Fifteen years after the explosion of the space shuttle Challenger, young people are pursuing graduate studies in the footsteps of one Challenger astronaut, Ronald E. McNair. A program to honor McNair, a physicist and the second African American to fly in space, will be held from 10 a.m. to 4:30 p.m. Saturday, Jan. 27, on the University of Rochester's River Campus.
The free program is open to the public, especially college students who are considering graduate school. Workshops will detail the process toward a Ph.D. degree, how students of color are recruited and retained, and introduce four graduate students, who will speak about their experiences.
Along with University of Rochester faculty members, workshop panelists will include Orlando Taylor, graduate school dean at Howard University in Washington, D.C., and board chair of the Council of Graduate Schools; Howard Johnson, graduate school dean at Syracuse University; and Bruce Jacobs, dean of graduate studies at Rochester.
At 3 p.m., a commemorative celebration of the life of McNair will be led by Curtis Graves, a friend of McNair's and a high-ranking official at NASA, and held in the Interfaith Chapel. McNair, a native of South Carolina, received his bachelor's degree from North Carolina Agricultural and Technical State University and his doctorate from Massachusetts Institute of Technology. In 1978, he realized his dream of becoming an astronaut, then flew on his first mission in 1984. On Jan. 28, 1986, the Challenger exploded 73 seconds after launch and killed McNair and six other crew members.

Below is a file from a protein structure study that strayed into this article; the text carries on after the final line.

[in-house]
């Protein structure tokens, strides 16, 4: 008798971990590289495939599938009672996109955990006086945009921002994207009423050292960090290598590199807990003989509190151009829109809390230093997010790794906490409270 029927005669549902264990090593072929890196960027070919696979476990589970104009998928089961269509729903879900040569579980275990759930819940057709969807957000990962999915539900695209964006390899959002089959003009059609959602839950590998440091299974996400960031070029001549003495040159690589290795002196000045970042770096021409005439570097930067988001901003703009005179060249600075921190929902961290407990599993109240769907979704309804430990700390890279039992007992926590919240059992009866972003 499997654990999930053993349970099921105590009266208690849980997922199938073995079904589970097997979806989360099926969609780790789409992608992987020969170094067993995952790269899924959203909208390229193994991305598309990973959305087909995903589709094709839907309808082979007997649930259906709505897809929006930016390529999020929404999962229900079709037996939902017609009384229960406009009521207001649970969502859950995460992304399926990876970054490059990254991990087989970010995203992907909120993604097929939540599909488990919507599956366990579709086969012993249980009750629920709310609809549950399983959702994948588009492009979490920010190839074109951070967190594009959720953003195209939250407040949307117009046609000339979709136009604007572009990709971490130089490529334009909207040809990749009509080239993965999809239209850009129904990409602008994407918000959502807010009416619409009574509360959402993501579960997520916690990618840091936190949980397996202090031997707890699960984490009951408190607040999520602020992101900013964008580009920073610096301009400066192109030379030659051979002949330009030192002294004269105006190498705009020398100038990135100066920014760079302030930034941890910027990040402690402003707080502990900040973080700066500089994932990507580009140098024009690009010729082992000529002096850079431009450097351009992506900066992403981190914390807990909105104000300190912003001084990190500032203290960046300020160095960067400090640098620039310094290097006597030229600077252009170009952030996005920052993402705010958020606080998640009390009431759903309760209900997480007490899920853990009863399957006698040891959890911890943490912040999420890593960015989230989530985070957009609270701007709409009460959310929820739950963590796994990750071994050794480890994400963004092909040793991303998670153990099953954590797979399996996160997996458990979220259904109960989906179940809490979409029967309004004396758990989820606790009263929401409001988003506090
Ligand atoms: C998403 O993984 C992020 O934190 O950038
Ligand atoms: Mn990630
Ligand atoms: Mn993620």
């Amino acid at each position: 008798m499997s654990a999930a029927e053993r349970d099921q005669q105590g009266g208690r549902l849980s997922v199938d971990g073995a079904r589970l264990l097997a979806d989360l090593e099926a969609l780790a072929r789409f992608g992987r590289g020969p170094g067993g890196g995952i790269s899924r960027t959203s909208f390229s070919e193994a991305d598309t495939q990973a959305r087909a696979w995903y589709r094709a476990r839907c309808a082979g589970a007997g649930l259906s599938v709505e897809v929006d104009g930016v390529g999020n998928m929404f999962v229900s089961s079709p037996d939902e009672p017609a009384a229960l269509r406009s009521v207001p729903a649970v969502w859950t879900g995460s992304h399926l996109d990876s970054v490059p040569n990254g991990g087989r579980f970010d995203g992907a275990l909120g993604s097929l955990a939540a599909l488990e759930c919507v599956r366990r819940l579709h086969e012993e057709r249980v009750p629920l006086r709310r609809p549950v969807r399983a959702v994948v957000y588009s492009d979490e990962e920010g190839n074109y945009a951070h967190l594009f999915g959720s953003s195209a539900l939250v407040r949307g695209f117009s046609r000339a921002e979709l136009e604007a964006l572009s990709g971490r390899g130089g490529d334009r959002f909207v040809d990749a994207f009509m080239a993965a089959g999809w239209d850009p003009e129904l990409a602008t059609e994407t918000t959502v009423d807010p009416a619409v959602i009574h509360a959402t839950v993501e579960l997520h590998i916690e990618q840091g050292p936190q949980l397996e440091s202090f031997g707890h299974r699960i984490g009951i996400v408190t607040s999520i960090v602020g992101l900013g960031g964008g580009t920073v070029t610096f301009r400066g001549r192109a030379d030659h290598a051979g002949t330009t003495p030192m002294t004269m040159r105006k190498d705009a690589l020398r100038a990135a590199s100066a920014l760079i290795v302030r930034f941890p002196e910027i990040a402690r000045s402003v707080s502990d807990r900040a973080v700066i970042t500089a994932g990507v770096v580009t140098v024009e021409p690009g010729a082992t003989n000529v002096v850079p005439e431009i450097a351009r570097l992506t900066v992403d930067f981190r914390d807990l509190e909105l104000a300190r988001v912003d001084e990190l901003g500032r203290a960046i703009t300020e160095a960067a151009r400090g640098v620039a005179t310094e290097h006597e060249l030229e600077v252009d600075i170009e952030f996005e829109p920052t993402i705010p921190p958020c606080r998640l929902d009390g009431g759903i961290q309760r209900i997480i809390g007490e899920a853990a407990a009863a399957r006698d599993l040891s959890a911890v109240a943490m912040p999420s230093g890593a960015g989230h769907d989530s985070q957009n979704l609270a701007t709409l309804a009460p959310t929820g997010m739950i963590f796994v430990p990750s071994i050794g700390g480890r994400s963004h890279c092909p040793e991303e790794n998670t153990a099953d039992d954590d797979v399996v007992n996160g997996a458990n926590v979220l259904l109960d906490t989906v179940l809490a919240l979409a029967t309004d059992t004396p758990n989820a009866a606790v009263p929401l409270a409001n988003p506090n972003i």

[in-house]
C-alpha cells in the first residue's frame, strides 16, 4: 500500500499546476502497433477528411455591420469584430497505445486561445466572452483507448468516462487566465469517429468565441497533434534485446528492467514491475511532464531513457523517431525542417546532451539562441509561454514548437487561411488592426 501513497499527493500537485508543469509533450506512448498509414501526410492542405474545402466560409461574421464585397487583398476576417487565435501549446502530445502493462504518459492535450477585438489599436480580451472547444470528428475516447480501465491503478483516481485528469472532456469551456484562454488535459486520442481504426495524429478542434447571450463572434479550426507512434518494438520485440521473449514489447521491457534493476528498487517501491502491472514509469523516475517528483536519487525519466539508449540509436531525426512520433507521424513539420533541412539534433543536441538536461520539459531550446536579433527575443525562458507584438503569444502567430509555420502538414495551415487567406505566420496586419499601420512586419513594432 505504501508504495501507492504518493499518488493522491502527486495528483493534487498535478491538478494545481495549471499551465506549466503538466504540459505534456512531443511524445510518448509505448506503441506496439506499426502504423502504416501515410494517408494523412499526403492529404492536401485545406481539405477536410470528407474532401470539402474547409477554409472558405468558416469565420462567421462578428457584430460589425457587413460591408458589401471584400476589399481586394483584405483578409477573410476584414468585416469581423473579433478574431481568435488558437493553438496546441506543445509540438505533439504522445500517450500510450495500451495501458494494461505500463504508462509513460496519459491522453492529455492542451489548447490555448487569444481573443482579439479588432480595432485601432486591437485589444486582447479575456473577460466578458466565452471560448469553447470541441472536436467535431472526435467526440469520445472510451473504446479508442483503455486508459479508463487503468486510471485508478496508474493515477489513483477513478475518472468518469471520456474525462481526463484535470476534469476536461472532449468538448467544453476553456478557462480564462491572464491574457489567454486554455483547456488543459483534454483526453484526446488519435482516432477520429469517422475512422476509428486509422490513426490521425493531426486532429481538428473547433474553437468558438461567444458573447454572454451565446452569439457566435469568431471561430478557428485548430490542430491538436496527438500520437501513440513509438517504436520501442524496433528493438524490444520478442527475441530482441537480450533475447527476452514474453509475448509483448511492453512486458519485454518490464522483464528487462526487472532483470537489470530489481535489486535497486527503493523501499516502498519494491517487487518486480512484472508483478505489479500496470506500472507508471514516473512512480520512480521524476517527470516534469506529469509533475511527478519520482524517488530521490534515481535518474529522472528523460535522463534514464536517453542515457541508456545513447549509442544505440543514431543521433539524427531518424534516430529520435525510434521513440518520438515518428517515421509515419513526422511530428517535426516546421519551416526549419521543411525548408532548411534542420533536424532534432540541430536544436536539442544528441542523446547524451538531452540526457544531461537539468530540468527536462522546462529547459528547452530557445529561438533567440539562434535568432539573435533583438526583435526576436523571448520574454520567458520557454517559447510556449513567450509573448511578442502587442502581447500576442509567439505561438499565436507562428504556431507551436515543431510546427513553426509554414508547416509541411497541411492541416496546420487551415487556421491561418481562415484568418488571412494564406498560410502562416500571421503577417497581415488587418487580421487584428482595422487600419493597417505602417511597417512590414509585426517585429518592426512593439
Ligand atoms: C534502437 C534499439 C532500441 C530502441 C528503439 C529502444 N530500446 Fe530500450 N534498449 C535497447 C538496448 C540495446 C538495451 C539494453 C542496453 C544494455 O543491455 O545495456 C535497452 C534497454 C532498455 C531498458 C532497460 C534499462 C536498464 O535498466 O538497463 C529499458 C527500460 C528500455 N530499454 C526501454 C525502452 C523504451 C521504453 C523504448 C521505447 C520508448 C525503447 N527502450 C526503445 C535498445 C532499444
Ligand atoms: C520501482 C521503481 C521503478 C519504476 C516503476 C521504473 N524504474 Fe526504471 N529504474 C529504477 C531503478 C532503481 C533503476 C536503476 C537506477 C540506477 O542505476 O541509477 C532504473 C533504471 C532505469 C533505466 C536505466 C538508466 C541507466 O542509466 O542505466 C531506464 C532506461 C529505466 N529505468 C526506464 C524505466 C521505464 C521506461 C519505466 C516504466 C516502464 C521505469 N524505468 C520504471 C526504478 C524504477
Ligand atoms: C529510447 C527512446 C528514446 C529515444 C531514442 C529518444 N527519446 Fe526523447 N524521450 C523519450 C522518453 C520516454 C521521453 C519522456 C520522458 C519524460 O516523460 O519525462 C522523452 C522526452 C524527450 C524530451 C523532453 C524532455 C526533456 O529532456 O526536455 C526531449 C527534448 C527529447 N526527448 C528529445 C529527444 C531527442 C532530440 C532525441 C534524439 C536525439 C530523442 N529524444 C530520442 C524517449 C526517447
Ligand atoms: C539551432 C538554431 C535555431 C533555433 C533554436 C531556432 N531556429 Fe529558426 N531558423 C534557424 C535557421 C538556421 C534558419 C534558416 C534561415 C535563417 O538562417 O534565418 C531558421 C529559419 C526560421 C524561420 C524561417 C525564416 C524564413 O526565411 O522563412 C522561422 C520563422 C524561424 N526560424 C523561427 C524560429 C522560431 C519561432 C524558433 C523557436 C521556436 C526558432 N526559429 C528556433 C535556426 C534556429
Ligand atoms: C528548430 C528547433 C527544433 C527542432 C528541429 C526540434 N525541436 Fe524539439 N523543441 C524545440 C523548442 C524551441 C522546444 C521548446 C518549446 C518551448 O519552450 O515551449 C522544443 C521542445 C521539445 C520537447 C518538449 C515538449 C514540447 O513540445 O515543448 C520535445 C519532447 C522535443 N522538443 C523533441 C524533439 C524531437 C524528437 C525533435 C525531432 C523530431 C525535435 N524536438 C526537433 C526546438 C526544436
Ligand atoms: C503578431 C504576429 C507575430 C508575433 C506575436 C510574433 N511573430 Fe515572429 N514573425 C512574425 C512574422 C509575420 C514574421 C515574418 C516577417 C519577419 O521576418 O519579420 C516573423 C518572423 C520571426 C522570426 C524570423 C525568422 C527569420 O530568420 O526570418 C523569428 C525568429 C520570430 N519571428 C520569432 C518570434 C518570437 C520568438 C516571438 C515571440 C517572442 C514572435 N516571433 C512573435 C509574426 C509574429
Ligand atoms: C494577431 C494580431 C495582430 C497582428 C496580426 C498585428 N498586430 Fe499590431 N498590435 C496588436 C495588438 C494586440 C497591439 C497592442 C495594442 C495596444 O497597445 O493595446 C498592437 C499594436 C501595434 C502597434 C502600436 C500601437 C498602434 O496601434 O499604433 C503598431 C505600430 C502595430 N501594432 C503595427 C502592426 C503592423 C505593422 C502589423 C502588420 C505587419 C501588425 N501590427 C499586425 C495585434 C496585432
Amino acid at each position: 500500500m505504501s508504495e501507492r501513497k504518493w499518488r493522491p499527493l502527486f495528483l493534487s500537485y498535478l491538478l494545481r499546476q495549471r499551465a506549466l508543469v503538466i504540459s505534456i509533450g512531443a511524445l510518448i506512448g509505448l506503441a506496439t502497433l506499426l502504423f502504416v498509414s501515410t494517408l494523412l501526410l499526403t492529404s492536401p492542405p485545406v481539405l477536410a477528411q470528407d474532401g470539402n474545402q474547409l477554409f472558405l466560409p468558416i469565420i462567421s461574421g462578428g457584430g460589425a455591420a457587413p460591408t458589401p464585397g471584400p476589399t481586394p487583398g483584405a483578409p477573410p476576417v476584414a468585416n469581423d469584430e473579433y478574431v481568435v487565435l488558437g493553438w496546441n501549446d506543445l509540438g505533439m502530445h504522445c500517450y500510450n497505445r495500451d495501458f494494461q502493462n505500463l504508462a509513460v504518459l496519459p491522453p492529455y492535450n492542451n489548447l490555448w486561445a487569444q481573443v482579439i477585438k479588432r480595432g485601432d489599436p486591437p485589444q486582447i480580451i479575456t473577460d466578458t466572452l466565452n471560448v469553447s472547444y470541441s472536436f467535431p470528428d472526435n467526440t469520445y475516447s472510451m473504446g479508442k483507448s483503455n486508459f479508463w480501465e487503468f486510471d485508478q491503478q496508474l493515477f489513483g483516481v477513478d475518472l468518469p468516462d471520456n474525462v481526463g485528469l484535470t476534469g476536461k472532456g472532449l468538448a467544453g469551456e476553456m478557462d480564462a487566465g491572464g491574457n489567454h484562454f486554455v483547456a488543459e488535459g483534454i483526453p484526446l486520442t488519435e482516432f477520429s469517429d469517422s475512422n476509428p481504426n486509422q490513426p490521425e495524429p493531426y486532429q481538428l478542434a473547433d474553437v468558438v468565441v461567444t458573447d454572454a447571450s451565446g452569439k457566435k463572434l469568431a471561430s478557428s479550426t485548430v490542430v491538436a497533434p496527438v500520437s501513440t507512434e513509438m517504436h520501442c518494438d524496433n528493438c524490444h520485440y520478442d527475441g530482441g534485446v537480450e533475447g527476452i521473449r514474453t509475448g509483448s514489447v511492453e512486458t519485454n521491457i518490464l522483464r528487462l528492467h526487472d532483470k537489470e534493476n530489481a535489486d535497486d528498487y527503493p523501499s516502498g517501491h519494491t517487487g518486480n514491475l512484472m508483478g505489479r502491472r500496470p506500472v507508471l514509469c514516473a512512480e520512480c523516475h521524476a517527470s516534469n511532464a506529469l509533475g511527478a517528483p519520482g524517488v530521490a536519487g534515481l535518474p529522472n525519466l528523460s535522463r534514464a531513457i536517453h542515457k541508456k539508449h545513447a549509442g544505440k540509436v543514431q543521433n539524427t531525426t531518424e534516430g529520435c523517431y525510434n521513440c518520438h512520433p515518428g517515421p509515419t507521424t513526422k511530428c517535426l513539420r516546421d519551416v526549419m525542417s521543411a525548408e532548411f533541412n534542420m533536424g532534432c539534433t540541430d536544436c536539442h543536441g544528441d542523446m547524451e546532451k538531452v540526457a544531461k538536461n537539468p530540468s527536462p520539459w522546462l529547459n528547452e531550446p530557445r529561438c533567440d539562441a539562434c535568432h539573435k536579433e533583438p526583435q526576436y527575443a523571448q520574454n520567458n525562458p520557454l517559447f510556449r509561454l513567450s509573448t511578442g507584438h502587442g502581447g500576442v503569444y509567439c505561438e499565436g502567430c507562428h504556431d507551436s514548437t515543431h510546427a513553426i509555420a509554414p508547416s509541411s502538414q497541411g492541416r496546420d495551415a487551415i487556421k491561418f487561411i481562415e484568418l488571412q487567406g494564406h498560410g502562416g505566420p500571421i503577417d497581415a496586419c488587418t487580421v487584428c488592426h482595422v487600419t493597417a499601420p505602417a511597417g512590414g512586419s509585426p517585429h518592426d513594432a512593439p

After the Challenger disaster, Congress approved funding for the Ronald E. McNair Post-Baccalaureate Achievement Program, which is designed to increase the number of low-income, first-generation and underrepresented minority college students who pursue and complete the doctoral degree. Its long-range goal is to add to the diversity of faculty at U.S. colleges and universities.
At the University of Rochester, the McNair Program is part of the College and offers a variety of services, including academic and personal counseling, tutoring, study groups, workshops on topics germane to the pursuit of a graduate degree, research, and assistance through the graduate application process. There are about 160 McNair programs throughout the United States. Currently, Rochester McNair scholars are completing graduate degrees at a variety of institutions.
The day's activities are co-sponsored by McNair programs at the University of Rochester, SUNY Albany, SUNY Binghamton, SUNY Brockport, SUNY Fredonia, Syracuse University, University of Buffalo, and Buffalo State College. To confirm attendance, please call (585) 275-7512.
Information about the McNair program at the University of Rochester is available on the Web at www.rochester.edu/College/McNair-Program.